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Sovereign default risk and commitment for fiscal adjustment

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  • Gonçalves, Carlos Eduardo
  • Guimarães, Bernardo

Abstract

This paper studies fiscal policy in a model of sovereign debt and default. A time-inconsistency problem arises: since the price of past debt cannot be affected by current fiscal policy and governments cannot credibly commit to a certain path of tax rates, debtor countries choose suboptimally low fiscal adjustments. An international lender of last resort, capable of designing an implicit contract that coax debtors into a tougher fiscal stance via the provision of cheap (but senior) lending in times of crisis, can work as a commitment device and improve social welfare.

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Paper provided by C.E.P.R. Discussion Papers in its series CEPR Discussion Papers with number 9163.

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Date of creation: Oct 2012
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Handle: RePEc:cpr:ceprdp:9163

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Keywords: fiscal adjustment; IMF; sovereign debt; sovereign default; time inconsistency;

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References

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  1. Marcel Fafchamps, . "Sovereign Debt, Structural Adjustment and Conditionality," Working Papers 96015, Stanford University, Department of Economics.
  2. Andrew K. Rose, 2002. "One Reason Countries Pay their Debts: Renegotiation and International Trade," NBER Working Papers 8853, National Bureau of Economic Research, Inc.
  3. Fernando A Broner & Jaume Ventura, 2006. "Globalization and Risk Sharing," Working Papers 307, Barcelona Graduate School of Economics.
  4. Jeffrey D. Sachs, 1989. "Developing Country Debt and Economic Performance, Volume 1: The International Financial System," NBER Books, National Bureau of Economic Research, Inc, number sach89-1.
  5. Diego Saravia, 2009. "On The Role and Effects of IMF Seniority," Working Papers Central Bank of Chile 538, Central Bank of Chile.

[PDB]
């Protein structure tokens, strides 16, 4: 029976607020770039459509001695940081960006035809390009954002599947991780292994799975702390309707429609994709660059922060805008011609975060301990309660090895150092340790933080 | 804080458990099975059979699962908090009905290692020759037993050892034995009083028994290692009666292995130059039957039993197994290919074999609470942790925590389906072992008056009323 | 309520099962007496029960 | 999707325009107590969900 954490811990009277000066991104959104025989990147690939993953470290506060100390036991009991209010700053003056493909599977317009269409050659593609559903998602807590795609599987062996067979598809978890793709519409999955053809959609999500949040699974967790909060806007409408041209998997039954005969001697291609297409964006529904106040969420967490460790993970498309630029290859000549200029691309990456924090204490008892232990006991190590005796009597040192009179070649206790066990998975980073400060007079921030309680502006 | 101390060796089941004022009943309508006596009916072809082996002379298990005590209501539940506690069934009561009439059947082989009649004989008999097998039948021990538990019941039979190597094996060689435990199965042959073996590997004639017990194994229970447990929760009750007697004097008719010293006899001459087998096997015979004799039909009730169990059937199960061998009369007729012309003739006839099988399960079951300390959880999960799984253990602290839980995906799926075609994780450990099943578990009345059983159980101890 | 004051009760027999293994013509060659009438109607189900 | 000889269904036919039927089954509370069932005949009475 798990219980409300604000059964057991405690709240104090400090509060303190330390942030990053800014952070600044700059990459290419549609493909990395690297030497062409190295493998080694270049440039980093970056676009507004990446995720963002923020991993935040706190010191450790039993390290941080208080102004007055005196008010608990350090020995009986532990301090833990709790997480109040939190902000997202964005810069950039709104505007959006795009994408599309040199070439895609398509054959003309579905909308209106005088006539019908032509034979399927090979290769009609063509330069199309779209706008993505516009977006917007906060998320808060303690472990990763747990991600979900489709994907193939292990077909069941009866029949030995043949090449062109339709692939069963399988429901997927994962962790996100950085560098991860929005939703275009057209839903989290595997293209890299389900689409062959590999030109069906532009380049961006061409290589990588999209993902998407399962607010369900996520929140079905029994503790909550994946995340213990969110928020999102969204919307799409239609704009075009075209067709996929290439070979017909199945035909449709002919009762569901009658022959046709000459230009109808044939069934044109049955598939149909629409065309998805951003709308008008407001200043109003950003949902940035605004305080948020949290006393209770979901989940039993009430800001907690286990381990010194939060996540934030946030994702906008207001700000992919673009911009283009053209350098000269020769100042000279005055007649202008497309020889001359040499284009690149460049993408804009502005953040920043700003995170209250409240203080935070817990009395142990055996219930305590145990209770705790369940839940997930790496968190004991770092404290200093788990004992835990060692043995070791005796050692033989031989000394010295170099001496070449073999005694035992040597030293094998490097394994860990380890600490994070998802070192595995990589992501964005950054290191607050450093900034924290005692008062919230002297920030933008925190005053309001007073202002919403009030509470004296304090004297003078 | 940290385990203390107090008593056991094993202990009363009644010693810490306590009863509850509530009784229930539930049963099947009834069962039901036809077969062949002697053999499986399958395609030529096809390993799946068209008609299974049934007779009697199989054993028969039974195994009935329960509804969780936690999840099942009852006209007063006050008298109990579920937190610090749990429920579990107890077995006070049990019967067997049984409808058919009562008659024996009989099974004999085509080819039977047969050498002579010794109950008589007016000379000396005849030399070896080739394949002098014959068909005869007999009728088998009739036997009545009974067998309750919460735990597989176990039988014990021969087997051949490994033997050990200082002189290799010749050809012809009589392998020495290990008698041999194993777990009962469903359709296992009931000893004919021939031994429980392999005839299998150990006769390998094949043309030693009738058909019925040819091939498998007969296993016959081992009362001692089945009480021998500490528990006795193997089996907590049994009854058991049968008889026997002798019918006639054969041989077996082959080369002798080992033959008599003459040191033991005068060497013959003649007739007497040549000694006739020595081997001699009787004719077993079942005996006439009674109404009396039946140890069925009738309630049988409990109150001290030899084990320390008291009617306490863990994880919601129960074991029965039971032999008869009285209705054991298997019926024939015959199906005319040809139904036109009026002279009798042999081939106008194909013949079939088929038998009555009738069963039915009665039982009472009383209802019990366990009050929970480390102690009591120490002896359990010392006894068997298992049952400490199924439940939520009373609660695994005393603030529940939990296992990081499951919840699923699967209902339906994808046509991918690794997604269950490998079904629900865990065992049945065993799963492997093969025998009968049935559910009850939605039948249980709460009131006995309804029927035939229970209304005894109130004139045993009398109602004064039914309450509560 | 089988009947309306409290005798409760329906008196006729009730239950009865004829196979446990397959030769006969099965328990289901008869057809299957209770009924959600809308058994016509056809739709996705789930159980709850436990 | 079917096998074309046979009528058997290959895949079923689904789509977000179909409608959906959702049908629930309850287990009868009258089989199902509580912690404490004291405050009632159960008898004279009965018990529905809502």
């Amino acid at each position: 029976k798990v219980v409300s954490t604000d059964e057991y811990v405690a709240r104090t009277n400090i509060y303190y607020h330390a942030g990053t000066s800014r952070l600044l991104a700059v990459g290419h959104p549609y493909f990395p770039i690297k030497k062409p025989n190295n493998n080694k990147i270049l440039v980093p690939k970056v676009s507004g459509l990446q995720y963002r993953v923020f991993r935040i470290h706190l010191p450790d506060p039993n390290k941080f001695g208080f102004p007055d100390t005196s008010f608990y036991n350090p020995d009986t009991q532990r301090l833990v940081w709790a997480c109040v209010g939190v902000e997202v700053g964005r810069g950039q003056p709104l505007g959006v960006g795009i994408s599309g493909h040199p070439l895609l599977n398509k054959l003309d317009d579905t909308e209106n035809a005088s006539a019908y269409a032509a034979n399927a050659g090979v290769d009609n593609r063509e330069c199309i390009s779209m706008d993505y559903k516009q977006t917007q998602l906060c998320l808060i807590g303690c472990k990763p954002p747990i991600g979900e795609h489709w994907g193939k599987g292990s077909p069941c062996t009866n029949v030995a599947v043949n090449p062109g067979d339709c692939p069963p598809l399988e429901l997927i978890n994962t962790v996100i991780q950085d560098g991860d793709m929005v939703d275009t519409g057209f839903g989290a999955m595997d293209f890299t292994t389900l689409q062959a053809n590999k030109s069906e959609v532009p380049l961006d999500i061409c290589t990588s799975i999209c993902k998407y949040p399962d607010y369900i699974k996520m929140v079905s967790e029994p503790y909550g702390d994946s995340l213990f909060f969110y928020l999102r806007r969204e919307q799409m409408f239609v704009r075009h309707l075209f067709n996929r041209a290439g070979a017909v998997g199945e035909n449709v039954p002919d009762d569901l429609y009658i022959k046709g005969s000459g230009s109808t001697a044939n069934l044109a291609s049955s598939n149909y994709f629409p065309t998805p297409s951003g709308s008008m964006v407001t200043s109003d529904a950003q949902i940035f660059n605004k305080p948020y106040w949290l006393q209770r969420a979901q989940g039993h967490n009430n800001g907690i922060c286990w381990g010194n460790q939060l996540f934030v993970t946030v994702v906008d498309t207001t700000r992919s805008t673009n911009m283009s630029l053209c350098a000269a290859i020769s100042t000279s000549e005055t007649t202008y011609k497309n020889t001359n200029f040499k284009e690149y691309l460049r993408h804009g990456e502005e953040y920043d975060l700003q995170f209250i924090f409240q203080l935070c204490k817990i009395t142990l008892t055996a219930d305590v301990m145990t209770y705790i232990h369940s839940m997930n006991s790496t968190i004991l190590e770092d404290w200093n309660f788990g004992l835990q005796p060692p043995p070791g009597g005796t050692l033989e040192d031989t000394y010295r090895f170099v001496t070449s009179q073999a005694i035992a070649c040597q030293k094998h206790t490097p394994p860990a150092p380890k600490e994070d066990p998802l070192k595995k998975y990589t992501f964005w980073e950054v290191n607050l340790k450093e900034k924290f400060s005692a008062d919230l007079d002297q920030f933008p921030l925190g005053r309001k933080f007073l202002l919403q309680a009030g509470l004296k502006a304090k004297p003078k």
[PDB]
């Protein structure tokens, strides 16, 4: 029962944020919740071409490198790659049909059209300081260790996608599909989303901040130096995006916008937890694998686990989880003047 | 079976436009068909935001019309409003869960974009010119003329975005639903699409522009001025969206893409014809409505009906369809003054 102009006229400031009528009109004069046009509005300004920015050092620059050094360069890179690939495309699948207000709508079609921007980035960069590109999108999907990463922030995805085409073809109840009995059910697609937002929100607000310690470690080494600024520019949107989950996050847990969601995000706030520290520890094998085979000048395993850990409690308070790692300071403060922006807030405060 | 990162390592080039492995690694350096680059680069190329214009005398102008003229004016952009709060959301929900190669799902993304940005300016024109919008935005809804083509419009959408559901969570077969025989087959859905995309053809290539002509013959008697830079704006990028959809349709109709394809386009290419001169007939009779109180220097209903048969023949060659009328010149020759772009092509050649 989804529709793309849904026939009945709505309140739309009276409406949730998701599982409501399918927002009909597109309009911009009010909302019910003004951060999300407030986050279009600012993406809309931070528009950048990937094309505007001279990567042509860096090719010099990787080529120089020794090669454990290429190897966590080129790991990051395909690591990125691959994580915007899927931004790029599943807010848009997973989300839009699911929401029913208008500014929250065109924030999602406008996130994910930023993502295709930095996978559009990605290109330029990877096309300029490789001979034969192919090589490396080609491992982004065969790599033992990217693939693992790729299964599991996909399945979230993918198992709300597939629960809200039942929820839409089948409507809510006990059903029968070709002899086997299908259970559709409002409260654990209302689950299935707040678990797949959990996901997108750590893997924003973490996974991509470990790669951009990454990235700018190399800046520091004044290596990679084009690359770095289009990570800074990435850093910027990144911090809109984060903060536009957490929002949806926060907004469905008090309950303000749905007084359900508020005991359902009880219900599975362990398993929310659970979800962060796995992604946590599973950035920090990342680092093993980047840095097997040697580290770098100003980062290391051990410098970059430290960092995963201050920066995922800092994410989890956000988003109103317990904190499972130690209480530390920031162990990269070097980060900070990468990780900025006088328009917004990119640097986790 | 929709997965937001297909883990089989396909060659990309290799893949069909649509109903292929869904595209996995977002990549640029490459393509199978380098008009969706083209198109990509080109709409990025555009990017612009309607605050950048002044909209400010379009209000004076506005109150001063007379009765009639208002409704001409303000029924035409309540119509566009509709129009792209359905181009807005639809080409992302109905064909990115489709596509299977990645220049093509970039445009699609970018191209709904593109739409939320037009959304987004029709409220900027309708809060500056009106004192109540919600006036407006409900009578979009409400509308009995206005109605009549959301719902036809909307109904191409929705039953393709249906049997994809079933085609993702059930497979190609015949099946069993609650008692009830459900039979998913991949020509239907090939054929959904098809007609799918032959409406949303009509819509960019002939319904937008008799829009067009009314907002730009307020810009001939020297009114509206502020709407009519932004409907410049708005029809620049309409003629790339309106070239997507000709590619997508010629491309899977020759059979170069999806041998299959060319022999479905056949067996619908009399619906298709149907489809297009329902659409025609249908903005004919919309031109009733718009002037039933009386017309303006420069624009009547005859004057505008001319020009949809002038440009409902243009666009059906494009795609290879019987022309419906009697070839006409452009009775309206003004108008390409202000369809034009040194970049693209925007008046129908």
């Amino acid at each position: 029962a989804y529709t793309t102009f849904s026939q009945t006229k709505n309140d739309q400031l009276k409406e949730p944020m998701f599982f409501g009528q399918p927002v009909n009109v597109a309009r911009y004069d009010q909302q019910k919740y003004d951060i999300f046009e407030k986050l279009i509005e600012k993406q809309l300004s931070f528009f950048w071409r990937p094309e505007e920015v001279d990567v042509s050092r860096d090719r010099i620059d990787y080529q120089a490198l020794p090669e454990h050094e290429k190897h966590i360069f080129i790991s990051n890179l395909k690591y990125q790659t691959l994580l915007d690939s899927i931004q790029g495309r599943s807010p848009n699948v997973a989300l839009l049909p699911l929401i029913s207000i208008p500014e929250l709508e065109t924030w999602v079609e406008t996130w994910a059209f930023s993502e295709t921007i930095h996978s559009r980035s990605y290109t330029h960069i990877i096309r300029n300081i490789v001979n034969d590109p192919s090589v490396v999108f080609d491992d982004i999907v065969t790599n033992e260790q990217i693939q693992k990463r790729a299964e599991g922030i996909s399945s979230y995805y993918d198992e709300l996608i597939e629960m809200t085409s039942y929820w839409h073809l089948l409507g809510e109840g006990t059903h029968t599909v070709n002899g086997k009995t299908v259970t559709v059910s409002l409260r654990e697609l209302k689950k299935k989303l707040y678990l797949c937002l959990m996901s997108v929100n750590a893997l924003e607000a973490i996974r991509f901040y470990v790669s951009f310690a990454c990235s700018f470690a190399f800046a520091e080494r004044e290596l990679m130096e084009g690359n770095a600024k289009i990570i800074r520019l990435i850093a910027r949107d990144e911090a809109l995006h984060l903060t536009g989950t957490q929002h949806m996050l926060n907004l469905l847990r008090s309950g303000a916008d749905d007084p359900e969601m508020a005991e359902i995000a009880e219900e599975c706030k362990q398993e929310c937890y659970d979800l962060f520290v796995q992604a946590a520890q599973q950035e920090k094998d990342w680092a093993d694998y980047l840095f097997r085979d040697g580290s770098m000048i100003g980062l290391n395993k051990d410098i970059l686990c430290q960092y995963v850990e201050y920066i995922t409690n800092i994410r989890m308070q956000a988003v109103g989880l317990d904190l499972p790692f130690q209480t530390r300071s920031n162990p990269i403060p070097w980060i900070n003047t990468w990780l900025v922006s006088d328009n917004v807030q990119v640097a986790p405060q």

6. Corsetti, Giancarlo & Guimaraes, Bernardo & Roubini, Nouriel, 2006. "International lending of last resort and moral hazard: A model of IMF's catalytic finance," Journal of Monetary Economics, Elsevier, vol. 53(3), pages 441-471, April.
  7. Ugo Panizza & Federico Sturzenegger & Jeromin Zettelmeyer, 2009. "The Economics and Law of Sovereign Debt and Default," Journal of Economic Literature, American Economic Association, vol. 47(3), pages 651-98, September.
  8. Michael Tomz & Mark L. J. Wright, 2007. "Do Countries Default in "Bad Times" ?," Journal of the European Economic Association, MIT Press, vol. 5(2-3), pages 352-360, 04-05.
  9. Jeffrey D. Sachs, 1989. "Introduction to "Developing Country Debt and Economic Performance, Volume 1: The International Financial System"," NBER Chapters, in: Developing Country Debt and Economic Performance, Volume 1: The International Financial System, pages 1-36 National Bureau of Economic Research, Inc.
  10. Miguel Fuentes & Diego Saravia, 2006. "Sovereign Defaulters: Do International Capital Markets Punish Them?," Documentos de Trabajo 314, Instituto de Economia. Pontificia Universidad Católica de Chile..
  11. Martinez, Jose Vicente & Sandleris, Guido, 2011. "Is it punishment? Sovereign defaults and the decline in trade," Journal of International Money and Finance, Elsevier, vol. 30(6), pages 909-930, October.
  12. Juan Carlos Hatchondo & Leonardo Martinez, 2012. "Debt dilution and sovereign default risk," Working Paper 10-08, Federal Reserve Bank of Richmond.
  13. Alfaro, Laura & Kanczuk, Fabio, 2005. "Sovereign debt as a contingent claim: a quantitative approach," Journal of International Economics, Elsevier, vol. 65(2), pages 297-314, March.
  14. Bernardo Guimaraes, 2011. "Sovereign default: which shocks matter?," Review of Economic Dynamics, Elsevier for the Society for Economic Dynamics, vol. 14(4), pages 553-576, October.
  15. Brutti, Filippo, 2011. "Sovereign defaults and liquidity crises," Journal of International Economics, Elsevier, vol. 84(1), pages 65-72, May.
  16. Cuadra, Gabriel & Sapriza, Horacio, 2008. "Sovereign default, interest rates and political uncertainty in emerging markets," Journal of International Economics, Elsevier, vol. 76(1), pages 78-88, September.
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Cited by:
  1. Guimaraes, Bernardo & Iazdi, Oz, 2013. "IMF conditionalities, liquidity provision, and incentives for fiscal adjustment," MPRA Paper 48896, University Library of Munich, Germany.

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